13 September 2011
In July 2011 the learning report from the Health Foundation project ‘Making care safer – Improving medication safety for people in care homes: thoughts and experiences from carers and relatives’ was published.
The issues and possible solutions identified are presented in the report under four main themes:
- Communication and information sharing
- Prescribing and administration of medication
- Staff development and support
- Advocacy and rights.
The issues below were relevant to all themes and were mentioned consistently:
- Build strong trusting relationships as these are fundamental to how well care is delivered
- Take time to communicate, update records, and share information
- Ensure regular and formal reviews of care plans and medication
- Prioritise safety by protecting the drugs round, improving systems and attention to detail
- Identify, capture and develop good practice and help disseminate this to staff
- Make use of relevant health professionals to ensure medication practices are safe
- Clarify roles and responsibilities to ensure smoother communication and safer care
- Consider medication as part of a holistic approach to care to ensure that decisions are always made in the interests of the resident and their voice is heard.
The initial project is now being taken forward in an integrated programme led by the National Care Forum, and funded by the Department of Health, working as part of a wider cross-sector partnership with influential organisations in this area of care. The next phase of the programme aims to deliver an improvement project over nine months.
Residents in care homes are a group vulnerable to medication errors, in addition to interactions and side effects from their medicines. Action plans to assess, and where appropriate, improve medication safety for people in care homes should be seen as a high priority for medicines managers in localities.
In October 2009, the CHUMS study, funded by the Department of Health, found unacceptable levels of errors in the medications received by care home residents, affecting some of the most vulnerable members of society (average age 85 years). It found that seven out of ten residents experienced at least one medication error. The prevalence of prescribing errors was 8.3% with the most common error being ‘incomplete information’ (38%). The prevalence of medication administration errors was 8.4% with nearly half of them being ‘omissions’. The prevalence of dispensing errors was 9.8%; and for monitoring errors for medicines that required monitoring, 14.7%.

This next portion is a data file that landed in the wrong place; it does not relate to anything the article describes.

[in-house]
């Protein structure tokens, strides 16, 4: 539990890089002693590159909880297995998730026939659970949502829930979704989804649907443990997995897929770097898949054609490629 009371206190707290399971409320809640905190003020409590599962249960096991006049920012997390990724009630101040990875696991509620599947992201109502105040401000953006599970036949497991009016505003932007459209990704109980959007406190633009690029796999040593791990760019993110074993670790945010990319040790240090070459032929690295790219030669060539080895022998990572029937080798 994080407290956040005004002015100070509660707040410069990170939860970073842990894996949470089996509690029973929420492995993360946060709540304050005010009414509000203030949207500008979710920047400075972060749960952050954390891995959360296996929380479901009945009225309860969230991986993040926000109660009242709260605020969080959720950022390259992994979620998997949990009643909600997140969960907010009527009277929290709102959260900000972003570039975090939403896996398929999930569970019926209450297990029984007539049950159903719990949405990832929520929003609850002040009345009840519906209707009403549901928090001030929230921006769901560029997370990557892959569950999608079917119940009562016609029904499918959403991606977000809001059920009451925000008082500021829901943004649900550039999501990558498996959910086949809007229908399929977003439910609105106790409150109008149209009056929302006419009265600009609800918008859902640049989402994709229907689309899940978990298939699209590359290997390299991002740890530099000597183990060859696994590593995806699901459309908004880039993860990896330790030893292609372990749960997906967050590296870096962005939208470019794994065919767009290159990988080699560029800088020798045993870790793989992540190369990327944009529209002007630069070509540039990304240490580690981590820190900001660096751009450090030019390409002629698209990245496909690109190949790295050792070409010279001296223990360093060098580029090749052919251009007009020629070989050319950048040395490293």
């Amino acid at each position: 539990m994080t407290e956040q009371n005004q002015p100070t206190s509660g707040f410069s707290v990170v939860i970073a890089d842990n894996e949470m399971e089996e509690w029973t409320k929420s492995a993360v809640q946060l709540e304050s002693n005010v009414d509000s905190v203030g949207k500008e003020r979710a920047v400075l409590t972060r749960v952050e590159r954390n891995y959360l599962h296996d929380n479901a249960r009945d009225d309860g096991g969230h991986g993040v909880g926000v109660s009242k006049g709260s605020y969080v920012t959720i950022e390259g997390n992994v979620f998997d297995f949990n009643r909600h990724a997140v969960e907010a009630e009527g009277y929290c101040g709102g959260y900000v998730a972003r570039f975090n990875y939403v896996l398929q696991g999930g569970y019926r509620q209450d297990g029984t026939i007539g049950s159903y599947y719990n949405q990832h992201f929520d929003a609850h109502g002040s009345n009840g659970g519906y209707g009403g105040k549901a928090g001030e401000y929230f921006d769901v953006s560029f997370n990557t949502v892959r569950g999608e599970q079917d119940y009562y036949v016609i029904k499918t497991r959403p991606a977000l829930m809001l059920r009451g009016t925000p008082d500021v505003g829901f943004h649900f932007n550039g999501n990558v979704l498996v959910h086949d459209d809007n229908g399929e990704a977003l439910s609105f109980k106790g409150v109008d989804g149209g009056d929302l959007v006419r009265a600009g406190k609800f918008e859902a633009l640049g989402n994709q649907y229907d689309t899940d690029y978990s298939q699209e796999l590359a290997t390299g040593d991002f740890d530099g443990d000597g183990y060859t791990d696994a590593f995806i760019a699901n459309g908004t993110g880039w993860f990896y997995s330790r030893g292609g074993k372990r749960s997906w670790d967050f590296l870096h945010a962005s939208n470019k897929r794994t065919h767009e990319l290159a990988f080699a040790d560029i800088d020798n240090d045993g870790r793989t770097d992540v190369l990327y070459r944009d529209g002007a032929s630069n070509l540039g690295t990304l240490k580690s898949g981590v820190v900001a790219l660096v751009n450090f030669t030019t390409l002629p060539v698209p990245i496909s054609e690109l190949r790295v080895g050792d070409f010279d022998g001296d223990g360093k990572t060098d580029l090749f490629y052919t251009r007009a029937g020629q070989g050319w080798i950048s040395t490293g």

The ‘Making Care Safer’ project commenced in 2009 following publication of the CHUMS study.
What did the project do?
The Health Foundation collaborated with Age UK, the Royal College of Physicians, the Royal College of General Practitioners and the Royal College of Psychiatrists to gain an understanding of carers’ perspectives of medication safety in care homes. Past and present carers attended focus groups where they described their experiences and identified possible ways to improve medication safety in care homes. Attendees also considered what improvements could be made given the current culture and constraints in the NHS, as well as what could be done strategically in the longer term.
How does this relate to other publications or evidence?
The Royal Pharmaceutical Society of Great Britain (RPSGB) guide ‘The handling of medicines in social care (2007)’ provides best practice guidance based on current legislation governing the handling of medicines in the social care environment.
In response to the CHUMS study, on the 7th January 2010, the Department of Health sent a letter to all PCT chief executives and medical directors, SHA pharmacy and prescribing leads, and SHA nursing and medical directors, strongly encouraging them to work together to review their systems and ensure they comply with the principles set out in the RPSGB 2007 guidance, as well as the ‘Care Quality Commission (CQC) standards (2009)’.
What does this mean to medicines management?
Residents in nursing and residential care homes represent one of the most vulnerable populations in the UK and often have multiple medical conditions. As identified by the CHUMS study, they are at particular risk from medication errors and, as the personal experiences shared by relatives and carers in ‘Making Care Safer’ demonstrate, there are many opportunities for healthcare professionals, managers and staff to introduce change and improvement in the care they provide.
The feedback from carers and relatives in the ‘Making Care Safer’ report identify that care home staff should be encouraged to build closer working relationships, particularly with the health professionals, relatives and carers of the residents they are caring for. The report highlights that staff should be supported to do so through appropriate training networks’ that can help them to improve their team-working and communication skills. Additionally, care home managers and leaders need to ensure adequate staffing levels and establish a happy working environment where staff morale can improve and turnover can decrease.
In conclusion, care home staff need to be aware of the importance of managing medicines safely; be confident to recognise and deal with problems as they occur; and be encouraged to report and learn from previous incidents through the National Reporting and Learning Service.
Further information that can support medicines management improvements in care homes can be found on NHS Evidence and in the following e-learning sections of the NPC website: Medicines management in care homes; Improving safety and managing risk in medicines management systems and processes; Medicines management for long-term conditions; Medicines reconciliation; Developing effective communication skills; Effective team working; and Working with others.
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